Wembley Arena hosts his shot at WBA super-middleweight title-holder Fedor Chudinov of Russia.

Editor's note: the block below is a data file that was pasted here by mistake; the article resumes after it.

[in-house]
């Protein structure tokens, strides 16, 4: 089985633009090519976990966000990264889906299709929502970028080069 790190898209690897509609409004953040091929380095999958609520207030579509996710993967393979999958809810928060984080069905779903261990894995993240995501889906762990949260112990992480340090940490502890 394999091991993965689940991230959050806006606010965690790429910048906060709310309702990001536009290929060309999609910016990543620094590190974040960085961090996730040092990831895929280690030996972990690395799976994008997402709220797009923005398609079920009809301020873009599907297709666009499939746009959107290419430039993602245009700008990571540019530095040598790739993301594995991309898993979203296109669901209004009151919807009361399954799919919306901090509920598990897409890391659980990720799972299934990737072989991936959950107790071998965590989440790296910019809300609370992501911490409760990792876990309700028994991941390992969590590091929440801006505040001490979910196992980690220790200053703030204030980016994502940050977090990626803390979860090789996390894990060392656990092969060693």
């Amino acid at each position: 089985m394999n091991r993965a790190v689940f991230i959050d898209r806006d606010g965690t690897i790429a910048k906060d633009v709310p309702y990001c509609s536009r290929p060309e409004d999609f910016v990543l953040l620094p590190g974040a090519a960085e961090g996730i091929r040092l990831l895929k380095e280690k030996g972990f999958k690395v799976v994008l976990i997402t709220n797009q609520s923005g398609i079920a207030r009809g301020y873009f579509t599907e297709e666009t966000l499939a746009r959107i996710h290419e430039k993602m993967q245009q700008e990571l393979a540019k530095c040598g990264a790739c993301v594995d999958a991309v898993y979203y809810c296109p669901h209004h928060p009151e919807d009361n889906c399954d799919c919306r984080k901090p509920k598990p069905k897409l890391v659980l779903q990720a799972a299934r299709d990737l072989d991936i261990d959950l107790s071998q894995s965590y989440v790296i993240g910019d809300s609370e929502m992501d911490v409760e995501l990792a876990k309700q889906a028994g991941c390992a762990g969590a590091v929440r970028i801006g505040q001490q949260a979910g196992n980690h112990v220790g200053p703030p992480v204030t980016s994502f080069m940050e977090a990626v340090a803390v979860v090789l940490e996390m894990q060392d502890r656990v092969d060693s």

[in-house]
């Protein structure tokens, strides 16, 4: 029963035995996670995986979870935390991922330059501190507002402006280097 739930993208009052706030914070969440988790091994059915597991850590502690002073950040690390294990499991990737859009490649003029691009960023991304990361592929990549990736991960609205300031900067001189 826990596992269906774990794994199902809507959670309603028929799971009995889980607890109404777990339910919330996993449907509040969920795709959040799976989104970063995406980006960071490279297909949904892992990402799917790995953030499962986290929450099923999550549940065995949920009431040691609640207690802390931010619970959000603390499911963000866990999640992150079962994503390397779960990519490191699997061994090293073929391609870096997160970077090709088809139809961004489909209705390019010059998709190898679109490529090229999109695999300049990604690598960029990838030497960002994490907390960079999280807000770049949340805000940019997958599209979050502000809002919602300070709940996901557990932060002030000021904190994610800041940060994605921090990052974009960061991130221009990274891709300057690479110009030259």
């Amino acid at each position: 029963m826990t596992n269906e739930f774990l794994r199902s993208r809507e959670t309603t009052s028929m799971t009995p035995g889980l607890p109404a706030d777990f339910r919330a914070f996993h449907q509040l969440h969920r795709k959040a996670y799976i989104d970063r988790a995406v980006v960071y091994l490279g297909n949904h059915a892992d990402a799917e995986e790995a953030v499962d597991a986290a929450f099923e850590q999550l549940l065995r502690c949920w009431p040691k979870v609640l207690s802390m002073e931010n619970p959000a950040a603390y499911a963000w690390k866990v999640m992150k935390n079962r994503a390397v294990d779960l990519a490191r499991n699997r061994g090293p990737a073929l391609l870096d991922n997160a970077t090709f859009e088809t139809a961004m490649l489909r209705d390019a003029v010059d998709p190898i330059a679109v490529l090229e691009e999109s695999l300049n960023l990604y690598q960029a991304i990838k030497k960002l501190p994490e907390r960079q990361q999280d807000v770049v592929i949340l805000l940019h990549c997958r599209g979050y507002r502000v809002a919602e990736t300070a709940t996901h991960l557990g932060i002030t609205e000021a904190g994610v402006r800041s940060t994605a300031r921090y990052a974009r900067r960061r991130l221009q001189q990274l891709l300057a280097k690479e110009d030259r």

“I share Congresswoman Loretta Sanchez’s sentiment about the lack of respect afforded to women members of the Hispanic Caucus,” Solis said in a statement. “If the Hispanic Caucus is to be truly representative of the Latino community, it must give equal treatment to all its members, regardless of gender or seniority.” The women have demanded that Baca apologize for the insult – he allegedly referred to Sanchez as a “whore” – which he denies ever having uttered. In a letter issued Feb. 2, Baca states that in his short time as chairman of the group, he has furthered leadership positions for women in the caucus by appointing several female members to important task force chairmanships. He has admitted in published reports to having called Solis a “kiss-up” to House Speaker Nancy Pelosi, D-San Francisco. Baca publicly apologized for the remark. Three unnamed male members have threatened to quit the caucus if Solis and Linda Sanchez leave – their departure would reduce the number of women in the caucus to three. The internecine battle has led to marathon closed-door sessions among caucus members about possible reforms to the group’s leadership structure. The leadership of the Congressional Hispanic Caucus could get a makeover after one Southland congresswoman quit the caucus and two other local representatives threatened to resign. Members of the caucus, an informal group formed in 1976 to advance issues affecting Latinos, will continue closed-door discussions this week stemming from allegations by female members that they have been discriminated against by the group’s male chairman. Rep. Loretta Sanchez, D-Garden Grove, left the caucus last month after alleging that Chairman Joe Baca, D-San Bernardino, made a disparaging remark about her during a conversation with California Latino lawmakers last summer. Since then, Sanchez’s sister, Rep. Linda Sanchez, D-Cerritos, and Rep. Hilda Solis, D-El Monte, have also threatened to quit the 21-member caucus. An aide for Solis has said that discussions include possibly splitting the chairmanship into three posts, each focused on different policy areas. Baca did not return calls seeking comment on the possibility of a three-chairmanhip leadership format. Such a move – which would mirror the multiple-chairmanship structure of the conservative Blue Dog Democrats – might work to the caucus’s advantage, said David Menefee-Libey, professor of politics at Pomona College. “It would depend on the quality of leadership by the new co-chairs,” Menefee-Libey said. “If the policy focus enables them to pull their colleagues together and present a unified point of view, then it is all for the better.” He added that any multiple chairmanships would likely be divided along regional, ethnic and gender lines. Most caucus members are of Mexican-American and Puerto Rican descent. Jim Dau, a spokesman for Rep. Linda Sanchez, would not comment on the nature of the reforms being considered by the caucus. “We have some pretty big things coming up, and frankly this caucus discussion is distracting us from the important work before us,” Dau said. California Senate Majority Leader Gloria Romero, D-Los Angeles, said female politicians must always be prepared to face discrimination head-on. “I am the highest ranking woman in the state Legislature, and I know I have been called every name in the book,” Romero said. “Smashing the glass ceiling is not easy, but we don’t move forward by calling each other names, or resigning. We move forward by standing our ground and fighting. “I am a member of the Latino Caucus in the Senate, and some of us can make a case for disrespect toward women here,” she added. “But we don’t get anywhere when we take our marbles and go home.” email@example.com (626) 962-8811, Ext. 2306 160Want local news?Sign up for the Localist and stay informed Something went wrong. Please try again.subscribeCongratulations! You’re all set!